New Medicare cards coming
Starting this month, the Centers for Medicare and Medicaid Services (CMS) will begin a year-long process of sending all Medicare beneficiaries a new Medicare card. Beneficiaries in Pennsylvania will be among the first groups of seniors to receive new cards, and will get theirs between April and June.
Empowering seniors to take charge of their health
More than 250,000 Philadelphia seniors are living with chronic conditions, such as arthritis, diabetes, high blood pressure, asthma and heart disease. Philadelphia Corporation for Aging (PCA) offers free workshops at community sites to help adults 60-plus learn to manage their symptoms, maximize their independence and improve their quality of life.
Harnessing positive energy
By Barbara Sherf
If you could use a positive flow of energy in your life, the ancient Chinese practice of qi gong (pronounced “chee-gung”) might be for you. “Qi” stands for the life force energy that powers your heartbeat and gives strength. “Gong” is the practice of increasing one’s life force energy for a better quality of life. This Chinese practice of aligning breath, movement and awareness for exercise, healing and martial arts training can be traced back more than 4,000 years.
Are vitamins and supplements worth it?
Half of all American adults – including 70 percent of those 65 or older – take a vitamin or mineral supplement regularly, according to Johns Hopkins Medicine.
Eating a variety of healthy foods is the best way to get the nutrients you need, according to the National Institute on Aging (NIA). However, some people don’t get enough vitamins and minerals from their daily diet, and their doctors may recommend a dietary supplement to provide those nutrients.
Staying engaged, with dementia
By Constance Garcia-Barrio
When Betty Ann Fellner’s surgeon okayed her to start physical therapy after a 2011 hip replacement, she felt relieved at clearing a major health hurdle. But her physical therapist uncovered a shocking new problem.
Navigating without sight
By Alicia M. Colombo
South Philadelphia native John Martino, 75, lost his sight at just 24 when his retinas suddenly detached. Emergency surgery was only able to restore partial sight to his right eye. Two years later, he was completely blind. “It took me a while to get acclimated,” Martino says. “It certainly didn’t happen overnight.” To help him adjust, he underwent six months of intensive vision rehabilitation therapy. During that time, he learned how to use a guide cane to help him navigate and received career counseling.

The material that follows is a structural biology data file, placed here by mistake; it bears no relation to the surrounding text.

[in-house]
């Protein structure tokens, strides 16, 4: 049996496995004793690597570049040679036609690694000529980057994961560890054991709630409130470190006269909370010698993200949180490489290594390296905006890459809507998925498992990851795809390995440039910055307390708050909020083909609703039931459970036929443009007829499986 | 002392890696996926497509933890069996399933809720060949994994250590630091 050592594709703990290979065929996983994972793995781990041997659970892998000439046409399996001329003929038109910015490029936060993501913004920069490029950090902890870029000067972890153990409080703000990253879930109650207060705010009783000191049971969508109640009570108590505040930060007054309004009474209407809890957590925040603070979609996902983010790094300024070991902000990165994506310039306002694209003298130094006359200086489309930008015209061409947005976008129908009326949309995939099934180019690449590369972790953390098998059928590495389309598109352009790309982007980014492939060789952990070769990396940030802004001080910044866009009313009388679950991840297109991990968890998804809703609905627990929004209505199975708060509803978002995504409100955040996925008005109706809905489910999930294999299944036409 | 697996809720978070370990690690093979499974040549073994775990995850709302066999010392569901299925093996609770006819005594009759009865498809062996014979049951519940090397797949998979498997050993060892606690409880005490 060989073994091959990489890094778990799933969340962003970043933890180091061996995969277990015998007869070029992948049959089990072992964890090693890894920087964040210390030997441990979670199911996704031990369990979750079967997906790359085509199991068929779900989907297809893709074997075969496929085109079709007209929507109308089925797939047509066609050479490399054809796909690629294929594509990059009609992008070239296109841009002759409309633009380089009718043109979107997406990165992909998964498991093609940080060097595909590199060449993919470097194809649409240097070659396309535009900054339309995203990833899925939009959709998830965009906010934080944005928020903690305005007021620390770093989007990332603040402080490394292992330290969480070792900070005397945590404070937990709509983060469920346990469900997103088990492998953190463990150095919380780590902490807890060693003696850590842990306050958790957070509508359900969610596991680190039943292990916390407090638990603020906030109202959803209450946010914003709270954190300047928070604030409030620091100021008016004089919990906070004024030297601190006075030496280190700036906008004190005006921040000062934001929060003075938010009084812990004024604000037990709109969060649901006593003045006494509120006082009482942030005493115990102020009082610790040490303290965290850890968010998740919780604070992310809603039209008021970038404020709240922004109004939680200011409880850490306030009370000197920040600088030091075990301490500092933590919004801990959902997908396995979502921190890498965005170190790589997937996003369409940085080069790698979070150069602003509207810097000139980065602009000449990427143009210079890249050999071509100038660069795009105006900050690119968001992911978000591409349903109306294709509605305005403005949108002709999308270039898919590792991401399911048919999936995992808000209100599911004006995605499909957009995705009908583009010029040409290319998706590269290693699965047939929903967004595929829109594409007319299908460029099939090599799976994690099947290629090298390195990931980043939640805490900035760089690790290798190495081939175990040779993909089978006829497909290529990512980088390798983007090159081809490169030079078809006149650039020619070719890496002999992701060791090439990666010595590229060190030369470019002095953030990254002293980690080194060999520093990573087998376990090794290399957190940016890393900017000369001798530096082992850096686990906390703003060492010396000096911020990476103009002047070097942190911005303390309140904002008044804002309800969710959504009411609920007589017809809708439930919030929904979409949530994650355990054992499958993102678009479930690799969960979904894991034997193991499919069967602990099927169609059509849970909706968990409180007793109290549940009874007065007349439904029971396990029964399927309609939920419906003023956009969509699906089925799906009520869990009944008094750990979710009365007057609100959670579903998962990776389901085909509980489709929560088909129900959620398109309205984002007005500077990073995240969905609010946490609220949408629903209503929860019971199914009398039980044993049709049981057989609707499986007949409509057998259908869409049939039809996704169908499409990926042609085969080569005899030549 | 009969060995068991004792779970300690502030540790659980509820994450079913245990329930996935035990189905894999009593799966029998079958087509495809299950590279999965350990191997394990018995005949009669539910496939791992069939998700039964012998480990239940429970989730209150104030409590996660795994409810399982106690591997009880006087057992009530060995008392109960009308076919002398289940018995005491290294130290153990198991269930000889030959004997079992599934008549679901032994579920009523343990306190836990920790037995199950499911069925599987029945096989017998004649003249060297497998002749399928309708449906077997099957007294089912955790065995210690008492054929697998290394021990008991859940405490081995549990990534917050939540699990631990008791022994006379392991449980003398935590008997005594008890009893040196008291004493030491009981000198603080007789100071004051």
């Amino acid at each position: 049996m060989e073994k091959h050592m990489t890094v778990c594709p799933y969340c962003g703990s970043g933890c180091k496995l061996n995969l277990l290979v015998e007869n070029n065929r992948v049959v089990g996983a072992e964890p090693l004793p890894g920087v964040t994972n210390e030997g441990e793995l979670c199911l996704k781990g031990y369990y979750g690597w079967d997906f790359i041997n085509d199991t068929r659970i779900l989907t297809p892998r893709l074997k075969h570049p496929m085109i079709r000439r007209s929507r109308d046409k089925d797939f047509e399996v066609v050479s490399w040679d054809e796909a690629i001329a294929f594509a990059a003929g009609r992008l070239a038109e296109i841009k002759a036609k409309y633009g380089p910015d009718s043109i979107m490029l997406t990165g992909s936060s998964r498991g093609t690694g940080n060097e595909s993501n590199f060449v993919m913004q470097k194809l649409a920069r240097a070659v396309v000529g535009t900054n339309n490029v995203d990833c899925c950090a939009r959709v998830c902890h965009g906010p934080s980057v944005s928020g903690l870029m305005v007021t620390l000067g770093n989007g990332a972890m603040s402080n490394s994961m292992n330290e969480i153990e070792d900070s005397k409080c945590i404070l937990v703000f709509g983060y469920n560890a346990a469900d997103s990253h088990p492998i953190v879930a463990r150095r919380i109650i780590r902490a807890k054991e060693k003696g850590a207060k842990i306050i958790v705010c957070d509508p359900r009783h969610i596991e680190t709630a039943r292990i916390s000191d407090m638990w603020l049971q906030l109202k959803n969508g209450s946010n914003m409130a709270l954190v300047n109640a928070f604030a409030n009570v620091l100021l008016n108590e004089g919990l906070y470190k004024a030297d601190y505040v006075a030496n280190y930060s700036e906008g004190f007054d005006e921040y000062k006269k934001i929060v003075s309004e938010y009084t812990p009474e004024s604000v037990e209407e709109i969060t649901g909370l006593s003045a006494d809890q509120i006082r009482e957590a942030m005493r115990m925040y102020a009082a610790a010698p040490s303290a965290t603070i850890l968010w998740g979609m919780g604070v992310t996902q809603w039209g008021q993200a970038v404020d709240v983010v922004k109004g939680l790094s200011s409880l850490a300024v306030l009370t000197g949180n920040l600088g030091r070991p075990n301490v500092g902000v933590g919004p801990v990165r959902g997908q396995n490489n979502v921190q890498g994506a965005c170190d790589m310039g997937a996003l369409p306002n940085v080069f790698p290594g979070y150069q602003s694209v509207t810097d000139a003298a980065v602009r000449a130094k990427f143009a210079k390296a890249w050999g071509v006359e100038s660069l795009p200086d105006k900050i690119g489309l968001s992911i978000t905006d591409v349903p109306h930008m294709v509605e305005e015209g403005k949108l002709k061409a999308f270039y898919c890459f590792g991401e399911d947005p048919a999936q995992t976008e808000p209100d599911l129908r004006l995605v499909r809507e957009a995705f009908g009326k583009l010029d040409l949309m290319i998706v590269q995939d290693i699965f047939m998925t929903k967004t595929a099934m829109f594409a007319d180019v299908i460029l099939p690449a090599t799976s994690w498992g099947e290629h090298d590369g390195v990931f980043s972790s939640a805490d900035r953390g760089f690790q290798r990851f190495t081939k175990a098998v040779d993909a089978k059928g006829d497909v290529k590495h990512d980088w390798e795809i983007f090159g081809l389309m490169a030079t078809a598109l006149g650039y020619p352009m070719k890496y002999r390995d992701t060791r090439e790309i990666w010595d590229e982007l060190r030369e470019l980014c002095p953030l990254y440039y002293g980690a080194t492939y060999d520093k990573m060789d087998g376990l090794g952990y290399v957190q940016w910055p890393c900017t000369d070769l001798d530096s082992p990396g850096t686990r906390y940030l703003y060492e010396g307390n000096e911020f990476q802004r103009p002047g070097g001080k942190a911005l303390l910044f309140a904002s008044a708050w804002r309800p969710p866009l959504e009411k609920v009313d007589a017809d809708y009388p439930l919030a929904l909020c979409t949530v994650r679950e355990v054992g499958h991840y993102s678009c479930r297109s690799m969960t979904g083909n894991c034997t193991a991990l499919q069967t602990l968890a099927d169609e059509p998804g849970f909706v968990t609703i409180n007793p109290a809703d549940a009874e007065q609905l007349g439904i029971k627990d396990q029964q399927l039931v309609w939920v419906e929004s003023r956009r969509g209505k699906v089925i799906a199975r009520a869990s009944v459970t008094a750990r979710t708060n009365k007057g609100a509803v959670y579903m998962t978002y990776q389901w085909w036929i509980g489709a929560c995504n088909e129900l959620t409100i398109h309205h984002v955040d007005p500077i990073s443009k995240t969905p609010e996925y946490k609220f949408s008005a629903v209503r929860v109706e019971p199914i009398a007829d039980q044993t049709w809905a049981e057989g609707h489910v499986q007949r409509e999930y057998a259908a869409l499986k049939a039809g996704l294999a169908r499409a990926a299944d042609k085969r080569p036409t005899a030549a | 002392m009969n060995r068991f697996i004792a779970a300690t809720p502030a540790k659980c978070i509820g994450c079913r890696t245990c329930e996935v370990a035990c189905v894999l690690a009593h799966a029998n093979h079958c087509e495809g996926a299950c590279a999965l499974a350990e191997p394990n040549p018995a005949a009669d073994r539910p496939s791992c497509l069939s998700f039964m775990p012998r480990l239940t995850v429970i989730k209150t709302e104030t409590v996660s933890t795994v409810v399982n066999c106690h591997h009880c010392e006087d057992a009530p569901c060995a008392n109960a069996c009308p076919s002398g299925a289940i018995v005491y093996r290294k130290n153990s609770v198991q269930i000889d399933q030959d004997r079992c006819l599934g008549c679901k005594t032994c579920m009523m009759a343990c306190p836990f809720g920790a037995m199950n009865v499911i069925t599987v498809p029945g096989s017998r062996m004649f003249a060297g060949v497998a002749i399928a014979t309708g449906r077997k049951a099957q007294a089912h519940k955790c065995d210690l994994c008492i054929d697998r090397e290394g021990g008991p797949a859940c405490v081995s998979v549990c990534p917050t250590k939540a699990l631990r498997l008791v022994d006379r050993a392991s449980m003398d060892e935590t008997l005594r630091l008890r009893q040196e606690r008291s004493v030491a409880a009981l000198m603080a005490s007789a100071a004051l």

Aging Research & Issues: Feb. 26-March 2, 2018
- Medicaid Demonstrations: Evaluations Yielded Limited Results, Underscoring Need for Changes to Federal Policies and Procedures. GAO-18-220: Published: January 19, 2018. Publicly Released: Feb 20, 2018. About one-third of Medicaid’s spending goes toward demonstrations, which allow states to test new approaches to delivering Medicaid services. Do they save money? Improve care? The short answer is that states and the federal government don’t fully know. We found that the federal government did not require complete and timely evaluations from the states, so conclusive results were not available. Click on right to select full report or highlights.
- Hearing Impairment Increases the Risk of Distal Radius, Hip and Spine Fractures: A Longitudinal Follow-up Study Using a National Sample Cohort. So Young Kim, Joon Kyu Lee, Songyong Sim, and Hyo Geun Choi. 2018. PLoS ONE, 13(2): e0192820. Hearing impairment has been suggested to increase the risk of falls. However, most previous studies were conducted in an older population without classification of the fracture regions. This study aimed to delineate the risk of each fracture type in all age populations.
Aging Research & Issues: February 20-23, 2018
- Training Area Agencies on Aging Case Managers to Improve Physical Function, Mood, and Behavior in Persons With Dementia and Caregivers: Examples from the RDAD-Northwest Study. Susan M. McCurry, Rebecca G. Logsdon, Kenneth C. Pike, David M. LaFazia & Linda Teri. Journal of Gerontological Social Work, Volume 61, 2018 – Issue 1, Pages 45-60 . Published online: December 6, 2017.
- Psychological predictors of eating pathology in older adult women. Elizabeth Midlarsky, Ashley Kronen Marotta, Steven Pirutinsky, Ruth T. Morin & Joseph C. McGowan. Journal of Women & Aging, Volume 30, 2018 – Issue 2, Pages 145-157. Published online: April 3, 2017. Results of an Internet survey of older adult women (N = 245; aged 60–90 years) indicate that the factors significantly associated with eating pathology—perfectionism, depression, and sociocultural pressures to be thin—closely parallel those reported for both younger and middle-aged women.
Helping people with low vision
With people in the United States living longer, eye diseases and vision loss have become major public health concerns. Low vision is a visual impairment that cannot be corrected by standard eyeglasses, contact lenses, medication or surgery. Having low vision can make activities like reading, shopping, cooking, writing and watching TV difficult. In addition, the consequences of vision loss may leave people feeling anxious, helpless and depressed. Vision rehabilitation can help people with low vision to maximize their remaining vision and maintain their independence and quality of life.